The scandals surrounding the Internal Revenue Service continue to grow. We now know that President Barack Obama’s handpicked chief counsel of the IRS was aware of his agency’s malfeasance. With this revelation, the shaky narrative originally pushed by the administration — that all blame lies with a few meddling staffers in the Cincinnati office — has come crashing down around them. This scandal implicates officials at the very highest levels of the IRS.
No agency has the ability to interject itself into the lives of Americans quite like the IRS does. For this reason, we expect it to adhere to the strictest code of nonpartisanship. In its failure to do so, the IRS has breached the public trust and cast serious doubt on its ability to properly conduct itself. This on its own is deeply troubling. Taken in the context of the looming implementation of Obamacare, it is cause for serious alarm.
By all accounts, the IRS is in charge of enforcing Obamacare. Under the law, Americans will be required to report to the IRS whether or not we are insured and, in return, the IRS will tax us accordingly. This raises an obvious question: Do we trust the IRS to implement this law — the most partisan in recent memory — with evenhanded fairness?
I do not. To that end, I introduced a bill in May that would deny the IRS the authority to implement Obamacare. This week, I submitted this legislation as an amendment to the appropriations bill currently pending before the Senate. It would be irresponsible to grant broad new powers to an agency that has shown a propensity to abuse what power it already has. Rep. Tom Price, R-Ga., has introduced an identical bill in the House, where a vote on it is expected to pass next week. For my part, I intend to use every lever at my disposal to force an up-or-down vote on the measure in the Senate.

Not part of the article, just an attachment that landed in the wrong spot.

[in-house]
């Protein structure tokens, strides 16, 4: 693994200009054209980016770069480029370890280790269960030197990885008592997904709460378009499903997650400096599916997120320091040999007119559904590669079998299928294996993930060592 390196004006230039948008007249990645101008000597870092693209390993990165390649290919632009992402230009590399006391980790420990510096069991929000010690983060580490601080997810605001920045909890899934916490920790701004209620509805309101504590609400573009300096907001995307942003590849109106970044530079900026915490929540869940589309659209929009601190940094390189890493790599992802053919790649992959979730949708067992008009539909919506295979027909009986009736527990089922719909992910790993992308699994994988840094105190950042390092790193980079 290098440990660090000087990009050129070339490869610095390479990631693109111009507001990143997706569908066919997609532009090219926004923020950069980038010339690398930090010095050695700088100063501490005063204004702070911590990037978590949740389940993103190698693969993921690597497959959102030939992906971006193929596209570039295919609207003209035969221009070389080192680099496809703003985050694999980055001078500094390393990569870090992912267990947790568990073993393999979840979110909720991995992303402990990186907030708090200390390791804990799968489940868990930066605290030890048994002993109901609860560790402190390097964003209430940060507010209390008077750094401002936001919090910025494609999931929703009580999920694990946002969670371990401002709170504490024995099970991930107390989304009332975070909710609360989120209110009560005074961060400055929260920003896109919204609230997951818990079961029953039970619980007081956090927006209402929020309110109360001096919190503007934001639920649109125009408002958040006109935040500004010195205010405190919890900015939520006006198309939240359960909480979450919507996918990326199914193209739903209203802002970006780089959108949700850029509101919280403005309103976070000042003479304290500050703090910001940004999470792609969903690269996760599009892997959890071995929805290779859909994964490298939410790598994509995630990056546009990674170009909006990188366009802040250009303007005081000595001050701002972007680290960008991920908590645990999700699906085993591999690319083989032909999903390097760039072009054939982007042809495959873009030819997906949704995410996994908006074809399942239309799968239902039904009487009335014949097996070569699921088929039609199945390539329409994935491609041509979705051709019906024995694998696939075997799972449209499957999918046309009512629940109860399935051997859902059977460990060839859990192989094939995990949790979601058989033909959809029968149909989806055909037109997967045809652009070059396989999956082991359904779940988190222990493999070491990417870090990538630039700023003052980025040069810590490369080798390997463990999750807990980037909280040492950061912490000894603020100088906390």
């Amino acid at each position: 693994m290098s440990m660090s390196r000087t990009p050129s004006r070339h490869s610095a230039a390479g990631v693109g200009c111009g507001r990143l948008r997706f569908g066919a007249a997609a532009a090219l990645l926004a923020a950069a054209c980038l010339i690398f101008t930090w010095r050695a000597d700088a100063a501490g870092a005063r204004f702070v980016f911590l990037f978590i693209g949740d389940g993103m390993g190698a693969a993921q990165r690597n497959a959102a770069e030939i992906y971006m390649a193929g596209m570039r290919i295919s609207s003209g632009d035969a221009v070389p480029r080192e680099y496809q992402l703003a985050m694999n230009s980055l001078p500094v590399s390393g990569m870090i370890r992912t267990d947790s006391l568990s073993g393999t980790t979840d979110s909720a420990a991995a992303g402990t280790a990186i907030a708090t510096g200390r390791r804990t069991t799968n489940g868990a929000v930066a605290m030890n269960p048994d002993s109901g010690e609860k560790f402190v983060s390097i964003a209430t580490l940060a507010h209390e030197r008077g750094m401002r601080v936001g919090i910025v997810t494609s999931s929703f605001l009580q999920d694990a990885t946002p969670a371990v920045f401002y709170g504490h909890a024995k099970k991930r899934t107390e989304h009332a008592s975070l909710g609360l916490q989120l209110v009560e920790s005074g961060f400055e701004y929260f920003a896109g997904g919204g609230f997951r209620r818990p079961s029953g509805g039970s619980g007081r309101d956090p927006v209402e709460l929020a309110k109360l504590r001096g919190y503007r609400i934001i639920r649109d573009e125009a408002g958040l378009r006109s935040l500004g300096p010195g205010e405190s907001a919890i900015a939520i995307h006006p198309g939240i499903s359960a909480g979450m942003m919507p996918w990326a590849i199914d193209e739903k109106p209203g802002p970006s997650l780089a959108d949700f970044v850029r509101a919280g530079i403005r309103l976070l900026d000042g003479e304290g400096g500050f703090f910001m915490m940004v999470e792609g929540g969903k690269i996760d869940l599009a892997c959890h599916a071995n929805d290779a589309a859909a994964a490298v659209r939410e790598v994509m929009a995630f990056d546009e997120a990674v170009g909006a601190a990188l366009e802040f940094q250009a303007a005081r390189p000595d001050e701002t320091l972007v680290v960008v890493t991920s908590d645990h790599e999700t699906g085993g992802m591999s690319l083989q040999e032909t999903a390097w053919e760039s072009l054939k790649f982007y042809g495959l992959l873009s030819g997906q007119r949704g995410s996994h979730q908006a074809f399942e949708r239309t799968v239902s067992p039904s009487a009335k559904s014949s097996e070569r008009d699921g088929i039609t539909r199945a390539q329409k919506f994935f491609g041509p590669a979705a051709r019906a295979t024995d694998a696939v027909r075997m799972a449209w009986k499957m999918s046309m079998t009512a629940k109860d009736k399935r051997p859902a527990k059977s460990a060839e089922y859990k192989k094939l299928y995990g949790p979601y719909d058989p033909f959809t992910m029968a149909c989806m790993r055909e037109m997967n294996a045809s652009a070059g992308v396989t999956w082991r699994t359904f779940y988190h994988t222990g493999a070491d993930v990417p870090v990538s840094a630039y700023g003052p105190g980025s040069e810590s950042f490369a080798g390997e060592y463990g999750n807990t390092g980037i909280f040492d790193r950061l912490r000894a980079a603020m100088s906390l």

Of course, there is no shortage of good reasons to oppose the implementation of Obamacare. As the law enters its fourth year, there are reams of data that articulate its injurious effects on jobs, the economy and the bottom lines of American households across the country.
A recent survey found that, in response to Obamacare, 74 percent of small businesses are going to reduce hiring, reduce worker hours or replace full-time employees with part-time workers. A separate survey of large health insurers found that premium costs for young and healthy Americans in the individual and small-group market will “increase by an average of 169 percent.” Meanwhile, the Wall Street Journal found that individual coverage rates for healthy Americans could “double or even triple.”
But the greatest indictment of the law has come from the Obama administration itself. The ink hardly had time to dry before the administration was quietly brainstorming ways to avoid the slow-motion train wreck it had set in motion. Now, three years and thousands of waivers later, the White House has announced it will delay the implementation of the employer mandate by one year. In doing so, the administration is violating the very law that stands as Obama’s “signature achievement.”